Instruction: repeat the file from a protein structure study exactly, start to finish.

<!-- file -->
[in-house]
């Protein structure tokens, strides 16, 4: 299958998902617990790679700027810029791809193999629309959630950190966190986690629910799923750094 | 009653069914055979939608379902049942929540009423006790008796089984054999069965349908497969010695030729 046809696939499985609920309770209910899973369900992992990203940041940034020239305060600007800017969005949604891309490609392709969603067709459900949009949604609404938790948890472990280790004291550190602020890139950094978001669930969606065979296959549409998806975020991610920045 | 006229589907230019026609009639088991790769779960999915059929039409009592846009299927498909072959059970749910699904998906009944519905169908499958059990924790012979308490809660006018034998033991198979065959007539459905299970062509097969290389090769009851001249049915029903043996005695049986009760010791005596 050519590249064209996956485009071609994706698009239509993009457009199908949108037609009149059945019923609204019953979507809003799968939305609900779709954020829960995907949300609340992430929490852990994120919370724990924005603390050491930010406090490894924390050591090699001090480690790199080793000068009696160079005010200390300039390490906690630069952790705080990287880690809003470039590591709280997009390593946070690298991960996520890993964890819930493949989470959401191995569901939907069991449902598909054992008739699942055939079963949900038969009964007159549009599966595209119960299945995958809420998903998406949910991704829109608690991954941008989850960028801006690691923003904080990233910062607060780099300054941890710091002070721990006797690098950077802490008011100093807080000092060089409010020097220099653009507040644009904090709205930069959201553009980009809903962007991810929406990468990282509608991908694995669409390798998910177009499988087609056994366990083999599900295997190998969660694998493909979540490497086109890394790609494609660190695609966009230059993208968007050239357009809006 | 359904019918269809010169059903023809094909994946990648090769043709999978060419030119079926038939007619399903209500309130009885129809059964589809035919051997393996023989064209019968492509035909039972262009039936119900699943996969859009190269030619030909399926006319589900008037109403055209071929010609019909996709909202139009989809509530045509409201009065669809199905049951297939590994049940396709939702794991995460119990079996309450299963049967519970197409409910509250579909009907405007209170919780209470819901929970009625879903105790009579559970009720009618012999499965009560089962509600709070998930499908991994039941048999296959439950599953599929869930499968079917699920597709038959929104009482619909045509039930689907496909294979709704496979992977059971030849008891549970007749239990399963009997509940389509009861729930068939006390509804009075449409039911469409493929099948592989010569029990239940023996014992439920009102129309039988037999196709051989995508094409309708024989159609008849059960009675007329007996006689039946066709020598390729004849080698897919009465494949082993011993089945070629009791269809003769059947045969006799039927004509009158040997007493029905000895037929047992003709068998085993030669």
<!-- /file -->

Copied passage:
[in-house]
């Protein structure tokens, strides 16, 4: 299958998902617990790679700027810029791809193999629309959630950190966190986690629910799923750094 | 009653069914055979939608379902049942929540009423006790008796089984054999069965349908497969010695030729 046809696939499985609920309770209910899973369900992992990203940041940034020239305060600007800017969005949604891309490609392709969603067709459900949009949604609404938790948890472990280790004291550190602020890139950094978001669930969606065979296959549409998806975020991610920045 | 006229589907230019026609009639088991790769779960999915059929039409009592846009299927498909072959059970749910699904998906009944519905169908499958059990924790012979308490809660006018034998033991198979065959007539459905299970062509097969290389090769009851001249049915029903043996005695049986009760010791005596 050519590249064209996956485009071609994706698009239509993009457009199908949108037609009149059945019923609204019953979507809003799968939305609900779709954020829960995907949300609340992430929490852990994120919370724990924005603390050491930010406090490894924390050591090699001090480690790199080793000068009696160079005010200390300039390490906690630069952790705080990287880690809003470039590591709280997009390593946070690298991960996520890993964890819930493949989470959401191995569901939907069991449902598909054992008739699942055939079963949900038969009964007159549009599966595209119960299945995958809420998903998406949910991704829109608690991954941008989850960028801006690691923003904080990233910062607060780099300054941890710091002070721990006797690098950077802490008011100093807080000092060089409010020097220099653009507040644009904090709205930069959201553009980009809903962007991810929406990468990282509608991908694995669409390798998910177009499988087609056994366990083999599900295997190998969660694998493909979540490497086109890394790609494609660190695609966009230059993208968007050239357009809006 | 359904019918269809010169059903023809094909994946990648090769043709999978060419030119079926038939007619399903209500309130009885129809059964589809035919051997393996023989064209019968492509035909039972262009039936119900699943996969859009190269030619030909399926006319589900008037109403055209071929010609019909996709909202139009989809509530045509409201009065669809199905049951297939590994049940396709939702794991995460119990079996309450299963049967519970197409409910509250579909009907405007209170919780209470819901929970009625879903105790009579559970009720009618012999499965009560089962509600709070998930499908991994039941048999296959439950599953599929869930499968079917699920597709038959929104009482619909045509039930689907496909294979709704496979992977059971030849008891549970007749239990399963009997509940389509009861729930068939006390509804009075449409039911469409493929099948592989010569029990239940023996014992439920009102129309039988037999196709051989995508094409309708024989159609008849059960009675007329007996006689039946066709020598390729004849080698897919009465494949082993011993089945070629009791269809003769059947045969006799039927004509009158040997007493029905000895037929047992003709068998085993030669």